|Publication number||US4770330 A|
|Application number||US 06/941,799|
|Publication date||Sep 13, 1988|
|Filing date||Dec 15, 1986|
|Priority date||Dec 15, 1986|
|Publication number||06941799, 941799, US 4770330 A, US 4770330A, US-A-4770330, US4770330 A, US4770330A|
|Inventors||Douglas L. Bonstead, William S. Wagner, Jr.|
|Original Assignee||Deflecta-Shield Corporation|
|Export Citation||BiBTeX, EndNote, RefMan|
|Patent Citations (12), Referenced by (35), Classifications (6), Legal Events (6)|
|External Links: USPTO, USPTO Assignment, Espacenet|
This invention relates to a straddle bed tool box for use in the bed of a pickup, directly behind the cab of the pickup. Generally, straddle bed tool boxes are known and commercially available. The tool box compartment is usually adapted for at rest positioning across the sidewalls and the forward end of a pickup bed. The compartment usually has a removable lid structure so that tools and the like may be stored inside of the compartment. Such compartments have attained wide popularity and are now in common usage.
With the advent of more and more pickups of varying sizes, it has become an ever increasing problem to have a straddle bed tool box which is of universal fitting capability. Thus, for example for small bed pickups, such as many of the foreign pickups, conventional available units cannot be used. In today's automotive market there are commonly large bed pickups, mid-size bed pickups, and the mini or compact bed pickups. All of these have a differing width and thus would, and do, require a differing length straddle box to traverse the width of the pickup bed. This, of course, makes a universal straddle bed tool box very difficult to achieve.
Moreover, straddle bed tool boxes are extremely difficult to package and ship because of their large bulk and length. Thus, shipment and storage of the same from remote manufacturing facilities to automotive accessory stores has been a constant problem in the art.
It is a primary objective of the present invention to provide a straddle bed tool box which, because of its three piece configuration is versatile and can be used with pickup truck bed widths varying from full-size, to mid-size, to compacts.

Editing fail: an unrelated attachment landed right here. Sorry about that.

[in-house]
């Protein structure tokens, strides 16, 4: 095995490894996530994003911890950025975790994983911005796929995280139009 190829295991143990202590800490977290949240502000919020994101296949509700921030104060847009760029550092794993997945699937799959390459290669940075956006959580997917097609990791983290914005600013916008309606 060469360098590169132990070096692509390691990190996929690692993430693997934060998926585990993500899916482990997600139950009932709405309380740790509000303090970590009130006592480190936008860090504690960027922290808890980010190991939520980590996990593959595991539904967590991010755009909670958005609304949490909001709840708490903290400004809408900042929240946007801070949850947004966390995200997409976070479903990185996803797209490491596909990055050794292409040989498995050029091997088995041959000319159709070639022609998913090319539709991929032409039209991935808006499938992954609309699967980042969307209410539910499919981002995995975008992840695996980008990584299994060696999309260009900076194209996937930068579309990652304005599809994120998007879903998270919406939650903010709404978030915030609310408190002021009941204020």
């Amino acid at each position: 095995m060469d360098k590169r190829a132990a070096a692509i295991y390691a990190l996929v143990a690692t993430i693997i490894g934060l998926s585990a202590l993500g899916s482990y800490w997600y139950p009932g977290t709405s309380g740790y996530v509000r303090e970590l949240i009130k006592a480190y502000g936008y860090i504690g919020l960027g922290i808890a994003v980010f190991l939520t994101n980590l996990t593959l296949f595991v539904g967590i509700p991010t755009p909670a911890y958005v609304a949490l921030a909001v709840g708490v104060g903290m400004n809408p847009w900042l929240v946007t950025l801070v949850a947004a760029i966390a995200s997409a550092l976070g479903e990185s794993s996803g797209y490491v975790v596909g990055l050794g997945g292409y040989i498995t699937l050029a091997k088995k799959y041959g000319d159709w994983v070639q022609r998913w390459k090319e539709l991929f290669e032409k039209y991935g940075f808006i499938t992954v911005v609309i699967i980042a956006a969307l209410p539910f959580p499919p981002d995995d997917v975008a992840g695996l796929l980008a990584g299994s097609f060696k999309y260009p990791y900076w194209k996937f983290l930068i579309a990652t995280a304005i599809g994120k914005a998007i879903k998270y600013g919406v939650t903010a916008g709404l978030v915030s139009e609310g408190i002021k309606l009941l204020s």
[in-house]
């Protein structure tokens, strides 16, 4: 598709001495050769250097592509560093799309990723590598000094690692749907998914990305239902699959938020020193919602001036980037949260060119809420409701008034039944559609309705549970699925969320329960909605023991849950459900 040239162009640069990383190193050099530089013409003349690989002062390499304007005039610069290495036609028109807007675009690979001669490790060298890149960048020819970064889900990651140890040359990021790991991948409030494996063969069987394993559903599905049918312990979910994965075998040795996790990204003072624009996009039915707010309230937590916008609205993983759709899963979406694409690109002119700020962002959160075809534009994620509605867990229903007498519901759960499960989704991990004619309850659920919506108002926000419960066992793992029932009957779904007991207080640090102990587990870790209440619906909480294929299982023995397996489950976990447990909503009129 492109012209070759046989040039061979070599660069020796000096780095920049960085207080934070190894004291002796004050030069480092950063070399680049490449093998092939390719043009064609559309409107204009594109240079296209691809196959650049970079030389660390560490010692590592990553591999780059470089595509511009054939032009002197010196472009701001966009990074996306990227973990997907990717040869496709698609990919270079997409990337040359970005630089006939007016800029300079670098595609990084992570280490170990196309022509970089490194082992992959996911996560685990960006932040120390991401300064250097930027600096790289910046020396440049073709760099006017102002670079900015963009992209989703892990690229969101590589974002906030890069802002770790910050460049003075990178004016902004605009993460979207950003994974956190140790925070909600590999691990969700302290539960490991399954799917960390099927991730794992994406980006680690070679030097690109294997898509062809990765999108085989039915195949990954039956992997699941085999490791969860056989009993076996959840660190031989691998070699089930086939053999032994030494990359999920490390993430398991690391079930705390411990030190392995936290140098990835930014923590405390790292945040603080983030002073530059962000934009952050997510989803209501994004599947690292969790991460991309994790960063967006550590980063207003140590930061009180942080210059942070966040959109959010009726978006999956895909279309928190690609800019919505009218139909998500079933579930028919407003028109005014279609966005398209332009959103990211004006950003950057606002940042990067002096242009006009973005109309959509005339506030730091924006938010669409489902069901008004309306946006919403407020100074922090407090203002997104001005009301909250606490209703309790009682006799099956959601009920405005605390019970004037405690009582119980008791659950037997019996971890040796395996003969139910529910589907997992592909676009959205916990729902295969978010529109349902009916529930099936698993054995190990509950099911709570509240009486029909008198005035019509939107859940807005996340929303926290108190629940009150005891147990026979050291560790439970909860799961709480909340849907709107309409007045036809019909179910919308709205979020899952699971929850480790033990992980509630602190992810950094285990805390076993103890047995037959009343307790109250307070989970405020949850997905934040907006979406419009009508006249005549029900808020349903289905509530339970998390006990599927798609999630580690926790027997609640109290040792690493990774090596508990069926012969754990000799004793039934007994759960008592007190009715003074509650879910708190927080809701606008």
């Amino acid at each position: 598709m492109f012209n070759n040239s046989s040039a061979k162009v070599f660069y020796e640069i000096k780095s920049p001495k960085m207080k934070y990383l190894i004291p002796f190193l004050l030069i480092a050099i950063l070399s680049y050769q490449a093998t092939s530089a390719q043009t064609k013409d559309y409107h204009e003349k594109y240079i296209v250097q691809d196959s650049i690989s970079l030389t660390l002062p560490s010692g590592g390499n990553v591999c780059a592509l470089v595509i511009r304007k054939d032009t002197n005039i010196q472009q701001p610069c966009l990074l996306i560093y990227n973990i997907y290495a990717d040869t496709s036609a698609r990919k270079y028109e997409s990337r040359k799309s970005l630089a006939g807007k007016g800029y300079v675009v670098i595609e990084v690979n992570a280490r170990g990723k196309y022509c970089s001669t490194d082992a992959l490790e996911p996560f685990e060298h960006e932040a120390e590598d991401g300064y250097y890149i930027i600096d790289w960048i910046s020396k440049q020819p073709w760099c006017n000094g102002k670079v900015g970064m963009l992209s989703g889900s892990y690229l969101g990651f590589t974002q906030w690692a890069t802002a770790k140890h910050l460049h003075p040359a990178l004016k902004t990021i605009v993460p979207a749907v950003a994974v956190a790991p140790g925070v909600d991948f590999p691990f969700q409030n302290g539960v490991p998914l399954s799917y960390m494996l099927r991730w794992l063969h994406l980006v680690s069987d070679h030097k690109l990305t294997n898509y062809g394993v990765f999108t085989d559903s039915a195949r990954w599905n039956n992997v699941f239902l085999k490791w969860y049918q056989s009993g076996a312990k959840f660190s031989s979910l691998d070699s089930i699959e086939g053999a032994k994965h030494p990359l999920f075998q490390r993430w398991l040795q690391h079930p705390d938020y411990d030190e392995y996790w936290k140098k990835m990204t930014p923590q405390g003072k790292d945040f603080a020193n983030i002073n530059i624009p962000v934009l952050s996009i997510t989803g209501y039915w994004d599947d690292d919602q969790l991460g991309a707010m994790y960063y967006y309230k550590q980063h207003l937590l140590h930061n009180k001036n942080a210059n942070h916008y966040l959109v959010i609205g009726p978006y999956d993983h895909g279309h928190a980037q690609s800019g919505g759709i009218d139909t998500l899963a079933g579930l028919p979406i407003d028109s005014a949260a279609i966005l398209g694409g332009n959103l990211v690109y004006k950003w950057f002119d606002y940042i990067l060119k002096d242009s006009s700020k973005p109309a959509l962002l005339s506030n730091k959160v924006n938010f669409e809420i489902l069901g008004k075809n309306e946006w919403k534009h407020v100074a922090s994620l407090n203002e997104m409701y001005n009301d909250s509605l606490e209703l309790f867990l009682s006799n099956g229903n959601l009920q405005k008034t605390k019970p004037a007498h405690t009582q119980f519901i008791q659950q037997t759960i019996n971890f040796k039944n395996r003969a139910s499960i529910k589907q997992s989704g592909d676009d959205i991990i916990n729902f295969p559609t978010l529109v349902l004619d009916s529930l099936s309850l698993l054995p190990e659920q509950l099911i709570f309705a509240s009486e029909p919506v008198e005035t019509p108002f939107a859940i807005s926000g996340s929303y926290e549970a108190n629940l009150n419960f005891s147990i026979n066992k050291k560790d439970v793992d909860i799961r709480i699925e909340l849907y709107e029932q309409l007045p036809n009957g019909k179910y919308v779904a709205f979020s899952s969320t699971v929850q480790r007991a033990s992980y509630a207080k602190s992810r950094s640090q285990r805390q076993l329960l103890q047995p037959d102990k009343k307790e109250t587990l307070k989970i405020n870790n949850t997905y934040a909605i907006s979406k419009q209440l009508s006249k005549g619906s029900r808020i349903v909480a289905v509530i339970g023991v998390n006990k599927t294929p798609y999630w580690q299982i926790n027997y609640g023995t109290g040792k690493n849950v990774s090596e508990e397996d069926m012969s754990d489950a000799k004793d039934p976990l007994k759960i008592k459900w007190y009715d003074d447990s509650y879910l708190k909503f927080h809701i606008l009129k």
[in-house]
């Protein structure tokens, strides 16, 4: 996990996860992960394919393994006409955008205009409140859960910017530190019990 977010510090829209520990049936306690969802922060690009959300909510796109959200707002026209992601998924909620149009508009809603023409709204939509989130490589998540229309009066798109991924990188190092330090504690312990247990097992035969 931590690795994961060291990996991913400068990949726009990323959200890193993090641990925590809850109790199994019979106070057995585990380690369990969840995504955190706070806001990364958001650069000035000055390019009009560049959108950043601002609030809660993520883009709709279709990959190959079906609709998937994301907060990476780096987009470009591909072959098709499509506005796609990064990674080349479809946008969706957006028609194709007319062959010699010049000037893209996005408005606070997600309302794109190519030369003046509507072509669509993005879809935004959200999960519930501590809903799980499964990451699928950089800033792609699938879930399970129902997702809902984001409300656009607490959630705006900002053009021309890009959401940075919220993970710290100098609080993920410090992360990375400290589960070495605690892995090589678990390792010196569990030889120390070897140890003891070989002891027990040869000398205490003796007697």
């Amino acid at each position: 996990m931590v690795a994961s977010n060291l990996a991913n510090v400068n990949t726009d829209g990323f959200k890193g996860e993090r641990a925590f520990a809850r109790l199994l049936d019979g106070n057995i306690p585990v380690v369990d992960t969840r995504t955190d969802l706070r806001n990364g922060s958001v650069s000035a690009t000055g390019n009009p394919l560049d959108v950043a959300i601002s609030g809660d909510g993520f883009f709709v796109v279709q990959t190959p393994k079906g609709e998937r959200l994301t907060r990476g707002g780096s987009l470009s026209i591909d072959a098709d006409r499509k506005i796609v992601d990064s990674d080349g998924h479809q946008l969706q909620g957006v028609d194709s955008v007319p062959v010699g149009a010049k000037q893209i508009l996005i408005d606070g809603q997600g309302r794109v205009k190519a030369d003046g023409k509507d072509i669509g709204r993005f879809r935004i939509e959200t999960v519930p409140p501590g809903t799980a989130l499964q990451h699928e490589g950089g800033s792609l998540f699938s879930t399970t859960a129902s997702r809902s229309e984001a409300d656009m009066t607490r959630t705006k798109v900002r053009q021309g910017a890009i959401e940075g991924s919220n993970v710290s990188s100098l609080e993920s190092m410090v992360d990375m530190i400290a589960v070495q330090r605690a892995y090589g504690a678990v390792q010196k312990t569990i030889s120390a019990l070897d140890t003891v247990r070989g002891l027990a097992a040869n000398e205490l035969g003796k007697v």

It is another primary objective of the present invention to provide a three-piece straddle bed tool box which can be disassembled and shipped easily in a small UPS shipping package.
It is another objective of the present invention to provide a three-piece straddle bed and tool box which has end sections which are interchangeable and identical.
A still further objective of the present invention is to provide a straddle bed tool box which has a center section which is capable of ice storage for storing beverages in a cooling environment.
It is still another objective of the present invention to provide a straddle bed tool box which can be conveniently formed from molded plastic, which is simple and inexpensive to manufacture and which can be easily assembled with a minimum of labor.
This invention relates to a three-piece straddle bed tool box especially adapted for use with all available sizes of pickups. The box comprises a removable center compartment and a pair of preferably identically formed molded plastic end compartments. The center compartment may be used for wide bed trucks, or may be eliminated for narrower bed trucks, and if desired the end walls of the center compartment may be removed, making a continuous elongated interior compartment for tools. When the center compartment is removed, two end compartments may be attached directly together. The center compartments may be available in varying lengths in order to accommodate the various bed width of trucks.
The following detailed description of the invention is offered to demonstrate how the previously outlined objectives of the invention, as well as others, are accomplished.
FIG. 1 is a perspective view of the three-piece straddle bed tool box.
FIG. 2 is a perspective view of a pickup truck bed with the three-piece straddle tool box of the present invention in place therein.
FIG. 3 is a plan view of the tool box.
FIG. 4 is a sectional view along line 3--3 of FIG. 3 showing in detail how the center section lips and end section lips are sealed together.
Referring now to the drawings in detail, wherein reference numerals indicate like parts throughout the several figures, reference numeral 10 refers to the straddle bed tool box generally. As best depicted in FIG. 2, the straddle bed tool box 10 is positioned in the bed 12 of pickup truck 14, directly behind its cab 16. It thus traverses the width of the bed 12 of pickup 14. The straddle bed tool box 10 has a removable center section or compartment 18. Center compartment 18 is defined by front, rear and bottom walls 20, 22 and 24, respectively. As can be seen, center section 18 also has first and second ends 26 and 28 and corresponding end walls 30 and 32. Ends 26 and 28 are defined by fastening lips 34 and 36 which have a plurality of bolt receiving apertures 38.